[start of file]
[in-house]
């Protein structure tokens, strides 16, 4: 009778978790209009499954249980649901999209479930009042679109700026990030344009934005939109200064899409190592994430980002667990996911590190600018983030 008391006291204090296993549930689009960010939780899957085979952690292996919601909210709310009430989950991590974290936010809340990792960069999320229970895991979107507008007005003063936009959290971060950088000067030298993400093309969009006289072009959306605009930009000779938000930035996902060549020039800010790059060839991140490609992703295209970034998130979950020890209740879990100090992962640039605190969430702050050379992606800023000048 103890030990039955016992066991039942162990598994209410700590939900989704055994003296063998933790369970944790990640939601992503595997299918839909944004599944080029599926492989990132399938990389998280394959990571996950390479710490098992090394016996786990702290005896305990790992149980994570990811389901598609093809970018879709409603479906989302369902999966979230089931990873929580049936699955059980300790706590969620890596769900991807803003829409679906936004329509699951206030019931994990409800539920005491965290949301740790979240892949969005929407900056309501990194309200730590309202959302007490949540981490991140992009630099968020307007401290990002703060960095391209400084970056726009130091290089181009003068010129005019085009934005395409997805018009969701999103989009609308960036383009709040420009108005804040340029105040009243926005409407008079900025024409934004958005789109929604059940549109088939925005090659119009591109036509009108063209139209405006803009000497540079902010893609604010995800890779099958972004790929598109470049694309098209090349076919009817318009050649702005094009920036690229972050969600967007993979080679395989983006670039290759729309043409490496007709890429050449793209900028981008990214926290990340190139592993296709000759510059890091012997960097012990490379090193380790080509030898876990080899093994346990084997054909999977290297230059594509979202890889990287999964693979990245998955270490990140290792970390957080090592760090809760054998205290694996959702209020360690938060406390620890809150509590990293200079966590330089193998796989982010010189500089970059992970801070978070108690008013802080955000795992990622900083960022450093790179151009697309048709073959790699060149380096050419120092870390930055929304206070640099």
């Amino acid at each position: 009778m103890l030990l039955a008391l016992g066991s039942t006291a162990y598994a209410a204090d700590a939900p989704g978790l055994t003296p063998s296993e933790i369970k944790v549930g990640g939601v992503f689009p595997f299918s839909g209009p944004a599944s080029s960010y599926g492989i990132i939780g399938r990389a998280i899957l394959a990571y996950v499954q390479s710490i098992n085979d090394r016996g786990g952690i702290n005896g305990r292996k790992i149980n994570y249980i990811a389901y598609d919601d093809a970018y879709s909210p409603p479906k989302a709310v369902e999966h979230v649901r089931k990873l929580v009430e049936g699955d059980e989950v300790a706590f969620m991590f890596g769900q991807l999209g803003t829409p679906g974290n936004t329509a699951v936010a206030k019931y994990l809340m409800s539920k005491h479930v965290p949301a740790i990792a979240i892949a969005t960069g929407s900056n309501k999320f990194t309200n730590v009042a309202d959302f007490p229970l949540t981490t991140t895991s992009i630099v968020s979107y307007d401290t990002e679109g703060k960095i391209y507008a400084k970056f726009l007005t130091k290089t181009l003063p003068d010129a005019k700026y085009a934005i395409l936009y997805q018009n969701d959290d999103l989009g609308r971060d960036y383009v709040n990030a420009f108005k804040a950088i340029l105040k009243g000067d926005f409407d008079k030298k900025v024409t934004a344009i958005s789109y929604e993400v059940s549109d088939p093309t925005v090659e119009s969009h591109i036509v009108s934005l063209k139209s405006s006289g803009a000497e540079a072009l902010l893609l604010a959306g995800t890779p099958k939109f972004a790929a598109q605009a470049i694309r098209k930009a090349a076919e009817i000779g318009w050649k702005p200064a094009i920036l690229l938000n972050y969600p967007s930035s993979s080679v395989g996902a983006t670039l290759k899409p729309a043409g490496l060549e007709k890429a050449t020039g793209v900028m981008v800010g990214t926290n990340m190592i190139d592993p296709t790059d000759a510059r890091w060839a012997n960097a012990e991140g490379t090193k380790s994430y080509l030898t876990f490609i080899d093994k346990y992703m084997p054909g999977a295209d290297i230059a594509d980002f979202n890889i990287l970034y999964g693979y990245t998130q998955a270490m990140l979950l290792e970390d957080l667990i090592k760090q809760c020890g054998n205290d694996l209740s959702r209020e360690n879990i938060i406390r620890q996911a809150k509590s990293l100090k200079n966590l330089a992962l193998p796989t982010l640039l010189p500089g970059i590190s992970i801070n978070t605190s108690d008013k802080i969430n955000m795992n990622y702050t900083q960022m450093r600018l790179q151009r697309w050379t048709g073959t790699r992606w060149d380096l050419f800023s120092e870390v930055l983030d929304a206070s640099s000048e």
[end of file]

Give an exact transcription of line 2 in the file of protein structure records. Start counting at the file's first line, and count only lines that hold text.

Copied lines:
């Protein structure tokens, strides 16, 4: 009778978790209009499954249980649901999209479930009042679109700026990030344009934005939109200064899409190592994430980002667990996911590190600018983030 008391006291204090296993549930689009960010939780899957085979952690292996919601909210709310009430989950991590974290936010809340990792960069999320229970895991979107507008007005003063936009959290971060950088000067030298993400093309969009006289072009959306605009930009000779938000930035996902060549020039800010790059060839991140490609992703295209970034998130979950020890209740879990100090992962640039605190969430702050050379992606800023000048 103890030990039955016992066991039942162990598994209410700590939900989704055994003296063998933790369970944790990640939601992503595997299918839909944004599944080029599926492989990132399938990389998280394959990571996950390479710490098992090394016996786990702290005896305990790992149980994570990811389901598609093809970018879709409603479906989302369902999966979230089931990873929580049936699955059980300790706590969620890596769900991807803003829409679906936004329509699951206030019931994990409800539920005491965290949301740790979240892949969005929407900056309501990194309200730590309202959302007490949540981490991140992009630099968020307007401290990002703060960095391209400084970056726009130091290089181009003068010129005019085009934005395409997805018009969701999103989009609308960036383009709040420009108005804040340029105040009243926005409407008079900025024409934004958005789109929604059940549109088939925005090659119009591109036509009108063209139209405006803009000497540079902010893609604010995800890779099958972004790929598109470049694309098209090349076919009817318009050649702005094009920036690229972050969600967007993979080679395989983006670039290759729309043409490496007709890429050449793209900028981008990214926290990340190139592993296709000759510059890091012997960097012990490379090193380790080509030898876990080899093994346990084997054909999977290297230059594509979202890889990287999964693979990245998955270490990140290792970390957080090592760090809760054998205290694996959702209020360690938060406390620890809150509590990293200079966590330089193998796989982010010189500089970059992970801070978070108690008013802080955000795992990622900083960022450093790179151009697309048709073959790699060149380096050419120092870390930055929304206070640099």